Trans Mountain has safely operated the Trans Mountain pipeline system for nearly 70 years. Our comprehensive safety program includes measures such as in-line inspections, a leak detection system and 24/7 monitoring from our control centre, and right-of-way patrols from the ground and by helicopter.

We recently connected with Janelle, a Patrol Observer from Valley Helicopters, who has provided aerial patrols for Trans Mountain since 2010, to learn a bit more about this crucial role in our pipeline protection program.

What does an aerial patroller’s typical day look like?

Prior to starting the flight route, I review approved permits and other confirmed notifications provided by Trans Mountain. When in the air, I make observations and report any conditions or activities that may impact the integrity of the pipeline. Since no binoculars or technology are used in the air, an aerial patroller must have a keen eye with close attention to detail and knowledge of the pipeline location. Keep in mind, we patrol nearly 1,000 feet above the ground!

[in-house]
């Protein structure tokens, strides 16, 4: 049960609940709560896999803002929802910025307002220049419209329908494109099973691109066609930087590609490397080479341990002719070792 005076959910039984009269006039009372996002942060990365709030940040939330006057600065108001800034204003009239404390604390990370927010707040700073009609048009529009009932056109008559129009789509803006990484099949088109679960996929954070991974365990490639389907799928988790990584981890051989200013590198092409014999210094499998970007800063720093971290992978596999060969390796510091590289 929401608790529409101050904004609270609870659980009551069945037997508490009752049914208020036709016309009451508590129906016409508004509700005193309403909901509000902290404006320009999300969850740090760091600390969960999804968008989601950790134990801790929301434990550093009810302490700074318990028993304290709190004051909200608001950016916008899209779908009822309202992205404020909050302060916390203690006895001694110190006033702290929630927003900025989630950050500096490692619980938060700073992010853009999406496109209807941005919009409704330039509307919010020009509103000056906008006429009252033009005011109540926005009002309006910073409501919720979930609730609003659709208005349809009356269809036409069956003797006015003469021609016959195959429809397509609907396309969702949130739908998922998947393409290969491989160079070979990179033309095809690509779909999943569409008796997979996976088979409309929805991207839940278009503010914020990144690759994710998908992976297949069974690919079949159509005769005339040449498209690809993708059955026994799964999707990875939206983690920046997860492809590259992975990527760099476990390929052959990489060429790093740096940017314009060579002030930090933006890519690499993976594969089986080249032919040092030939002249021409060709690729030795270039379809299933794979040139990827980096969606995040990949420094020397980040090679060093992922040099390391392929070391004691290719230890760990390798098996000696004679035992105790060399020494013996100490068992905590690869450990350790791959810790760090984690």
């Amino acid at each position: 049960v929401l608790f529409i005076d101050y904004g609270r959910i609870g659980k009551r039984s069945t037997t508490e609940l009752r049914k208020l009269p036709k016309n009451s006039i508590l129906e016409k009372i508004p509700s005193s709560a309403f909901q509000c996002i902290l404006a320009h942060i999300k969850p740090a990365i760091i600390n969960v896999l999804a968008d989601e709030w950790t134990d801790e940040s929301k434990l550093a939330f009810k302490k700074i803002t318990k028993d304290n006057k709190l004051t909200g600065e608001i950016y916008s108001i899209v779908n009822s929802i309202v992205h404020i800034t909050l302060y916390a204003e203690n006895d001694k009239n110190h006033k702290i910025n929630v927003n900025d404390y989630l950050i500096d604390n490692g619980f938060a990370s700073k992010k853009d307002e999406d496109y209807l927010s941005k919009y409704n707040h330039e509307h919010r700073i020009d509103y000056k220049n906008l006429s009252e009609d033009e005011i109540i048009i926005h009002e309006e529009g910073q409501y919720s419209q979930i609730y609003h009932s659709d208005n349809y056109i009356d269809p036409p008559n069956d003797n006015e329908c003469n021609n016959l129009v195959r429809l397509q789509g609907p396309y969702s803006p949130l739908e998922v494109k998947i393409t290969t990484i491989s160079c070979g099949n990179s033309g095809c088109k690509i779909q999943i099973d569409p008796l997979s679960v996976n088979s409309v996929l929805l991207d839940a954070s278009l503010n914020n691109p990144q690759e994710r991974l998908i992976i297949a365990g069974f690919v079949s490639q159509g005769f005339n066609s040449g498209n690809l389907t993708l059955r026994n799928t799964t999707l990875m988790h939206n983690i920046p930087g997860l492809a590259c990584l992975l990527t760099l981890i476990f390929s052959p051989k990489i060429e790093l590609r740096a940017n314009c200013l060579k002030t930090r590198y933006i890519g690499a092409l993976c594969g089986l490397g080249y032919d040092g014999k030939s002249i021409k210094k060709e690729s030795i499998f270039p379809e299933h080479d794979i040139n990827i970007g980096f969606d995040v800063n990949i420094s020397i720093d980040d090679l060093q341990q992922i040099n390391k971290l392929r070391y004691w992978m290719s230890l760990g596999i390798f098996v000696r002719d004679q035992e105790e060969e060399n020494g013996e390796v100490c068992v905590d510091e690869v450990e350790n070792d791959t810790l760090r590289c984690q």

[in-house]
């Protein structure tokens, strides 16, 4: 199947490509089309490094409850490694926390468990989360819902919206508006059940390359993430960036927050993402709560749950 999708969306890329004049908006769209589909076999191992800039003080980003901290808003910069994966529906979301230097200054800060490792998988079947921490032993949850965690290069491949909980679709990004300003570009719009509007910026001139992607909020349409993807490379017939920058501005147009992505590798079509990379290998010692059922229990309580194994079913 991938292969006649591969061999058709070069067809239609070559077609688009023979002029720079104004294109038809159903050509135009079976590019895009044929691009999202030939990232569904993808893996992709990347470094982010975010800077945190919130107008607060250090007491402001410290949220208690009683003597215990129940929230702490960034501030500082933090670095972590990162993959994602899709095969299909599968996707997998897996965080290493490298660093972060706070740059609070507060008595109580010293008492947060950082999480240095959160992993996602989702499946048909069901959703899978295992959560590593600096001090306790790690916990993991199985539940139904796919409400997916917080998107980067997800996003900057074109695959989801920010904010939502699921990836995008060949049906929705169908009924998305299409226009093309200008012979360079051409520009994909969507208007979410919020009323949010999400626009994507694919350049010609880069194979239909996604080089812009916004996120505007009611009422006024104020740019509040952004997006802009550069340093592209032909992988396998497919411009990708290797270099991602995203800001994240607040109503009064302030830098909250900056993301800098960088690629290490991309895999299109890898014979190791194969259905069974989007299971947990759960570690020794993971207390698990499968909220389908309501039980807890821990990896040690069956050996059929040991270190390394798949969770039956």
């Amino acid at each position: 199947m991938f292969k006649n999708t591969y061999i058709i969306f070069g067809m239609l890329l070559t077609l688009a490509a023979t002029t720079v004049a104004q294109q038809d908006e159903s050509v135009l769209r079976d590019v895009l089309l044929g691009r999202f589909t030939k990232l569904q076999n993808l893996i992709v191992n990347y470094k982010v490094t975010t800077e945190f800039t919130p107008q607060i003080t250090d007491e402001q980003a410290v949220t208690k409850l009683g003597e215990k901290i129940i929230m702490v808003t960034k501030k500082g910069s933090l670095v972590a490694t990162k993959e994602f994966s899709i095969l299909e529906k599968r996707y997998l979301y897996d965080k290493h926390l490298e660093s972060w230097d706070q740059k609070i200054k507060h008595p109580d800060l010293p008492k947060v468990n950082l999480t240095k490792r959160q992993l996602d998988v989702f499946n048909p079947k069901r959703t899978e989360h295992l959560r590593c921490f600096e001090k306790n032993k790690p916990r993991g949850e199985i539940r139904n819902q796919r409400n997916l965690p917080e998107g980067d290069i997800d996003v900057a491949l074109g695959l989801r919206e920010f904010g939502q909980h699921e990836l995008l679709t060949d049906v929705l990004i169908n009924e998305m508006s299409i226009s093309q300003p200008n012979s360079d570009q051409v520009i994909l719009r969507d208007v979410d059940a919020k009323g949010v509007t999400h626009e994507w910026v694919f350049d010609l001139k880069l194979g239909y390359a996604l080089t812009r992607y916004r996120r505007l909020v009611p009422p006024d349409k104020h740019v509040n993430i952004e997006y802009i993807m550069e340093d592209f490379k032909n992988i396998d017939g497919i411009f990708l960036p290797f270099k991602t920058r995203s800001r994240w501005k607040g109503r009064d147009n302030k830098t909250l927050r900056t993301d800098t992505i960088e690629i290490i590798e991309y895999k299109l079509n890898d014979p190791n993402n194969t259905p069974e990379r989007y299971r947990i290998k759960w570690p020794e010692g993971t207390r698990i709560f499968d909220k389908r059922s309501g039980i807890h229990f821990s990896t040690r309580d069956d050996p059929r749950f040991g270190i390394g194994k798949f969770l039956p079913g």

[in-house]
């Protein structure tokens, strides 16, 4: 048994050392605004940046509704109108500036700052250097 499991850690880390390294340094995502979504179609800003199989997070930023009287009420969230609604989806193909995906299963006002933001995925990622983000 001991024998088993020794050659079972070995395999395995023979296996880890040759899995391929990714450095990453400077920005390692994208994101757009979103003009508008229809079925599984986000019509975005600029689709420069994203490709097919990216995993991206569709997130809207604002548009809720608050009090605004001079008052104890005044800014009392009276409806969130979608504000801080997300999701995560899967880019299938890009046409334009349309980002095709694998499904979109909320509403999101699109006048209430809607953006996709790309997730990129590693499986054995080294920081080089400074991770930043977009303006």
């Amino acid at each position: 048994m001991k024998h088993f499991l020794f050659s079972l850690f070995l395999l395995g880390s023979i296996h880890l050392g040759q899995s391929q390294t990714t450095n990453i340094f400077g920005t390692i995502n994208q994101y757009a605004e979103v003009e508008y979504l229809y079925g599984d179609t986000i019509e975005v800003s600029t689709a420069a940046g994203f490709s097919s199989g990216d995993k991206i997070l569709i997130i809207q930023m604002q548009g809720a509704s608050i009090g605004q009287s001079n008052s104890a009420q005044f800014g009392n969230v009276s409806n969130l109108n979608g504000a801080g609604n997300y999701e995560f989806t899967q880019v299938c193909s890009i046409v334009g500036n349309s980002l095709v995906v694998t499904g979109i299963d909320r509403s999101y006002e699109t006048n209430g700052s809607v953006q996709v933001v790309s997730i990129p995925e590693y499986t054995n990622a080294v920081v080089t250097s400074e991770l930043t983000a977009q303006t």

Aerial view of Roche à Perdrix in the Pocahontas area (Northeast of Jasper)

What are you looking for during a patrol?

I look for things occurring within 30 metres of the right-of-way, including ground disturbance activities, such as excavation and construction, burning waste material, landscaping and fencing.

I also pay attention to and report any natural hazards from erosion to landslides, vegetation growth or changes in the depth of cover over the pipeline.

What happens if you observe ground disturbance activities?

If I see someone digging close to the pipeline, for example, I take photos. Next, I contact Trans Mountain’s Pipeline Protection (PPL) team to determine whether the activity is permitted or not. If necessary, a Trans Mountain representative is immediately dispatched for an on-site investigation. This procedure is imperative in keeping people and the pipeline safe.

Janelle, Patrol Observer from Valley Helicopters

Is there a message you would want to share with people living or working near the pipeline?

If you live near a pipeline, it is important to know who to call and what permissions you might need. Always place a locate request by contacting your local One Call service or visiting prior to starting any ground disturbance work, be it digging a trench, crossing the right-of-way with a backhoe or installing a fence.

To learn more about our safety programs click here.